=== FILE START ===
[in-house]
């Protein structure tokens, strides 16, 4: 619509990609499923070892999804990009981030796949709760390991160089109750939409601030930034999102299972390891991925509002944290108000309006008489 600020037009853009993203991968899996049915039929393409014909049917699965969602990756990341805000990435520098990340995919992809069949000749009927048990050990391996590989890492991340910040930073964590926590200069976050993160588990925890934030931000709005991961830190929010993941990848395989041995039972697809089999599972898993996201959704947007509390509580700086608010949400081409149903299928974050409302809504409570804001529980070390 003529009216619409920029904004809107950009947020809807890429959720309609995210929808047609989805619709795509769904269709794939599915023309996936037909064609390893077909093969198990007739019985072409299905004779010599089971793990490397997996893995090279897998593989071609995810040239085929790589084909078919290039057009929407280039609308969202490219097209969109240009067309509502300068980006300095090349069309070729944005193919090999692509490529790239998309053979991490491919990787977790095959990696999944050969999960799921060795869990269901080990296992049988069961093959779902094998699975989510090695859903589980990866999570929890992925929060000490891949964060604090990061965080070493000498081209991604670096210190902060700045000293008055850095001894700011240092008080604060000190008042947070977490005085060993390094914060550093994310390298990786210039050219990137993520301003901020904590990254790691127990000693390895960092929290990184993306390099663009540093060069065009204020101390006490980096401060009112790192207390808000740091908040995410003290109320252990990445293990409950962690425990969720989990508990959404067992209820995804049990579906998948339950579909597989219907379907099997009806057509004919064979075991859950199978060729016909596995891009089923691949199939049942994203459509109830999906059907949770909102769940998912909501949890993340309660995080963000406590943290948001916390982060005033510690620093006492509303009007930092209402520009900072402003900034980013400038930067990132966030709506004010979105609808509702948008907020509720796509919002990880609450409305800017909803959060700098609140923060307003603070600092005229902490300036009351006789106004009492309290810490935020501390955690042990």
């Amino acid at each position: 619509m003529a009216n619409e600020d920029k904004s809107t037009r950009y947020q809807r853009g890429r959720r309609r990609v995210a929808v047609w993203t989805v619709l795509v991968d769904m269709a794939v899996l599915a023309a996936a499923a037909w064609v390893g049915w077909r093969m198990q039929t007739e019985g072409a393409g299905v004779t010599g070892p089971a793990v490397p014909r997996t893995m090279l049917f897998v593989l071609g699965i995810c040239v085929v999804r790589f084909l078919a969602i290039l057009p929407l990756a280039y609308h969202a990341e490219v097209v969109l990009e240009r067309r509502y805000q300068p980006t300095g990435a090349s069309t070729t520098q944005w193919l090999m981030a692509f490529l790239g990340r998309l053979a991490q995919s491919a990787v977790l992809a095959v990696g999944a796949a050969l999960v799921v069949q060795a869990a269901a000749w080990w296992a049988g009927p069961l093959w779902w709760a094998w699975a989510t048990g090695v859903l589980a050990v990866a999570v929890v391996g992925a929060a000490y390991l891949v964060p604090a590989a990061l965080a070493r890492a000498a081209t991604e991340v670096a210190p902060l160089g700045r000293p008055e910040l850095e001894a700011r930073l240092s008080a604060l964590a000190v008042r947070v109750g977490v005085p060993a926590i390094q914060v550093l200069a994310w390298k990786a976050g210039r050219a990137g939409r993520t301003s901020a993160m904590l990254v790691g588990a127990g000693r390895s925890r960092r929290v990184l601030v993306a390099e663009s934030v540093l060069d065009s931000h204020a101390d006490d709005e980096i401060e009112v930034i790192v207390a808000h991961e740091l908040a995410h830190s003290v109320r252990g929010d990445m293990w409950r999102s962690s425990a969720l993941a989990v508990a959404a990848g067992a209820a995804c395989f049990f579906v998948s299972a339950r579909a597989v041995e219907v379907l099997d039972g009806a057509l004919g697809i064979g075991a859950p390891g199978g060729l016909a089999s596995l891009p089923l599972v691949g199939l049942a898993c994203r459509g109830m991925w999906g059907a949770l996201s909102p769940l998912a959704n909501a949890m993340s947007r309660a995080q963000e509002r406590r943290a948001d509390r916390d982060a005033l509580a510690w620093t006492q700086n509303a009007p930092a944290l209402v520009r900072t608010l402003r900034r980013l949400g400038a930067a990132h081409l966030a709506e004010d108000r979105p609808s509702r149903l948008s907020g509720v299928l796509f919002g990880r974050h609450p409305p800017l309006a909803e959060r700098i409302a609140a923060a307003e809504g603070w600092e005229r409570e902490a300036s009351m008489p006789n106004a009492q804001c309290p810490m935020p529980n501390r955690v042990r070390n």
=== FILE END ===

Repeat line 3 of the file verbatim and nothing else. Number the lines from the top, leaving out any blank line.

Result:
């Amino acid at each position: 619509m003529a009216n619409e600020d920029k904004s809107t037009r950009y947020q809807r853009g890429r959720r309609r990609v995210a929808v047609w993203t989805v619709l795509v991968d769904m269709a794939v899996l599915a023309a996936a499923a037909w064609v390893g049915w077909r093969m198990q039929t007739e019985g072409a393409g299905v004779t010599g070892p089971a793990v490397p014909r997996t893995m090279l049917f897998v593989l071609g699965i995810c040239v085929v999804r790589f084909l078919a969602i290039l057009p929407l990756a280039y609308h969202a990341e490219v097209v969109l990009e240009r067309r509502y805000q300068p980006t300095g990435a090349s069309t070729t520098q944005w193919l090999m981030a692509f490529l790239g990340r998309l053979a991490q995919s491919a990787v977790l992809a095959v990696g999944a796949a050969l999960v799921v069949q060795a869990a269901a000749w080990w296992a049988g009927p069961l093959w779902w709760a094998w699975a989510t048990g090695v859903l589980a050990v990866a999570v929890v391996g992925a929060a000490y390991l891949v964060p604090a590989a990061l965080a070493r890492a000498a081209t991604e991340v670096a210190p902060l160089g700045r000293p008055e910040l850095e001894a700011r930073l240092s008080a604060l964590a000190v008042r947070v109750g977490v005085p060993a926590i390094q914060v550093l200069a994310w390298k990786a976050g210039r050219a990137g939409r993520t301003s901020a993160m904590l990254v790691g588990a127990g000693r390895s925890r960092r929290v990184l601030v993306a390099e663009s934030v540093l060069d065009s931000h204020a101390d006490d709005e980096i401060e009112v930034i790192v207390a808000h991961e740091l908040a995410h830190s003290v109320r252990g929010d990445m293990w409950r999102s962690s425990a969720l993941a989990v508990a959404a990848g067992a209820a995804c395989f049990f579906v998948s299972a339950r579909a597989v041995e219907v379907l099997d039972g009806a057509l004919g697809i064979g075991a859950p390891g199978g060729l016909a089999s596995l891009p089923l599972v691949g199939l049942a898993c994203r459509g109830m991925w999906g059907a949770l996201s909102p769940l998912a959704n909501a949890m993340s947007r309660a995080q963000e509002r406590r943290a948001d509390r916390d982060a005033l509580a510690w620093t006492q700086n509303a009007p930092a944290l209402v520009r900072t608010l402003r900034r980013l949400g400038a930067a990132h081409l966030a709506e004010d108000r979105p609808s509702r149903l948008s907020g509720v299928l796509f919002g990880r974050h609450p409305p800017l309006a909803e959060r700098i409302a609140a923060a307003e809504g603070w600092e005229r409570e902490a300036s009351m008489p006789n106004a009492q804001c309290p810490m935020p529980n501390r955690v042990r070390n």